Gables filmmaker's documentary on Marley to be screened at festival
By Suzy Valentine
Twenty-five years after the death of reggae superstar Bob Marley in a Miami hospital, a Coral Gables filmmaker is to pay a $2 million biographical tribute this month.
It took Saul Swimmer four years to piece together footage from fans to create "Bob Marley & Friends," a documentary to be shown at the Colony Theater in Miami Beach on March 9 as part of the Miami International Film Festival. The Jamaican musician died at Cedars of Lebanon Hospital, now Cedars Medical Center, in 1981.
Political aspects of the Rastafarian's life have been documented to the detriment of any musical biography, Mr. Swimmer said.
He rolled proceeds from an earlier musical documentary, "Queen - We Will Rock You," into this project and added some personal funds.
The documentary required cooperation from fans across the world and the assent of the Marley estate, controlled by 11 survivors. The filmmaker said he paid tens of thousands of dollars in royalties.
"Finding and collecting footage was the first phase," said Mr. Swimmer. "Then the Marley heirs all wanted a say. They wanted their input. There are the children, their mother, his widow. We had to satisfy a lot of people without compromising the picture."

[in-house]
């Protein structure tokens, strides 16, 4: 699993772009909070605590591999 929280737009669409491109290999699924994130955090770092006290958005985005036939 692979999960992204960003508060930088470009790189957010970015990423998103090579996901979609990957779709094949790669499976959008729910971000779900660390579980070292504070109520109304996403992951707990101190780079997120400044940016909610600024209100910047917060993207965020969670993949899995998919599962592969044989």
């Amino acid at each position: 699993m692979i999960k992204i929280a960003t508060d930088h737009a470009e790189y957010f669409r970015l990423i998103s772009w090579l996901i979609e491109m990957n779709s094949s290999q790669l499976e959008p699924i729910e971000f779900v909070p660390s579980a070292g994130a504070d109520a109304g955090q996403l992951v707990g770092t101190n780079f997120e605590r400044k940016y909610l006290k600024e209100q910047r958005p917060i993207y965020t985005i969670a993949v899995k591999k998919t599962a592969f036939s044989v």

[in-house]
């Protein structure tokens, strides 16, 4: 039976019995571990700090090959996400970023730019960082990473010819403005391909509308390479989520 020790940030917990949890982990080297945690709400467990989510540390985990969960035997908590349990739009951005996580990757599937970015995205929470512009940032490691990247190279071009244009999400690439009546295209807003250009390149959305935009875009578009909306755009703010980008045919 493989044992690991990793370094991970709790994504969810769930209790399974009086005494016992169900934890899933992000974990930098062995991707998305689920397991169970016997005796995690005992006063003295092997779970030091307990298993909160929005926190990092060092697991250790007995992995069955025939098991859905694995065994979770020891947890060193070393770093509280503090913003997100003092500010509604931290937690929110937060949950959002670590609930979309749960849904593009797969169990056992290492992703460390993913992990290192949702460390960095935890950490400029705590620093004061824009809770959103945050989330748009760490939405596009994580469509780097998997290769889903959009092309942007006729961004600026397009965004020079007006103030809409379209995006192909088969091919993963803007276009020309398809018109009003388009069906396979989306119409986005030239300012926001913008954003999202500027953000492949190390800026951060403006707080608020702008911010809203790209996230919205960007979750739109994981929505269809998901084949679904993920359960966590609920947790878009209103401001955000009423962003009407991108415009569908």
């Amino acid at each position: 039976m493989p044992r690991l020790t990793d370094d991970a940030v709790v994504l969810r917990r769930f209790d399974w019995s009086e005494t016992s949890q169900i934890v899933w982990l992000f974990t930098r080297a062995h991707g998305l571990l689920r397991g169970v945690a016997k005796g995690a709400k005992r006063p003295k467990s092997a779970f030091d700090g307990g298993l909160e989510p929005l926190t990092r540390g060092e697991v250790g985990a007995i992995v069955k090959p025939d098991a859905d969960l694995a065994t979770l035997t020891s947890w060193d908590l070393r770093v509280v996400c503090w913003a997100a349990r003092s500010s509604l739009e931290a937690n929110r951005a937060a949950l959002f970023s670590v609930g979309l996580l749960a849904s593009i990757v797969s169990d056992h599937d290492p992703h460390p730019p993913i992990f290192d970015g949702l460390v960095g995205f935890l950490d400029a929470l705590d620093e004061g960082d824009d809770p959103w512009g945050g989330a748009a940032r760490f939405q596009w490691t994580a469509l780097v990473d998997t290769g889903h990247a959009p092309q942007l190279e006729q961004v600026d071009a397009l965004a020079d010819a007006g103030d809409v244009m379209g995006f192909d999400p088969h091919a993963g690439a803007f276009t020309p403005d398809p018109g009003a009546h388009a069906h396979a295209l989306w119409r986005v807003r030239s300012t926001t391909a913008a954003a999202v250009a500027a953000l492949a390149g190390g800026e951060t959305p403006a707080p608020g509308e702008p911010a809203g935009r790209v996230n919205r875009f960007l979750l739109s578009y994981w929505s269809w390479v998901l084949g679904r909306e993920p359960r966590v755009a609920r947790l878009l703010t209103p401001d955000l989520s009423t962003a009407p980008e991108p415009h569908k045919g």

Twenty-five songs accompany the footage, including four performed by Marley, three by contemporary Pete Tosh and another by Marley's children. Unraveling the intellectual property rights in the songs proved a challenge, said Mr. Swimmer.
"I made a deal with the estate, and I went through the office," he said. "The songs are in a different bracket of royalty if they have already been re-recorded. The Marleys still wanted to OK every use of a song, but they seemed very happy with the end product."
Mr. Swimmer said he believes the film will have a positive impact on the image of Jamaica. "He became an exile from Jamaica," he said. "There was so much violence on the streets, and he tried to bring more positivity.
"Jamaica is next only to Haiti in terms of basket cases of the world," Mr. Swimmer said. "I think this film will gain a strong reaction as it shows that Jamaica could produce a world icon."
The filmmaker is to take the documentary on the road after its screening at the film festival.
"We're going to be touring with this. We helped develop the technology for MobileVision," said Mr. Swimmer. "We use a screen which is like a touring IMAX screen that is five stories high. It measures 60-by-80 feet and has a 100-watt sound system."
Mr. Swimmer left his native New York for Miami-Dade County 12 years ago. "I graduated from Carnegie Tech in 1960," he said, "and I've been working in film since then. I started in New York City, and I made a few independent productions."
The filmmaker figured he could work in better conditions.
"Then I woke up to the realization that I could do the same thing in good weather," said Mr. Swimmer, "rather than 6-below."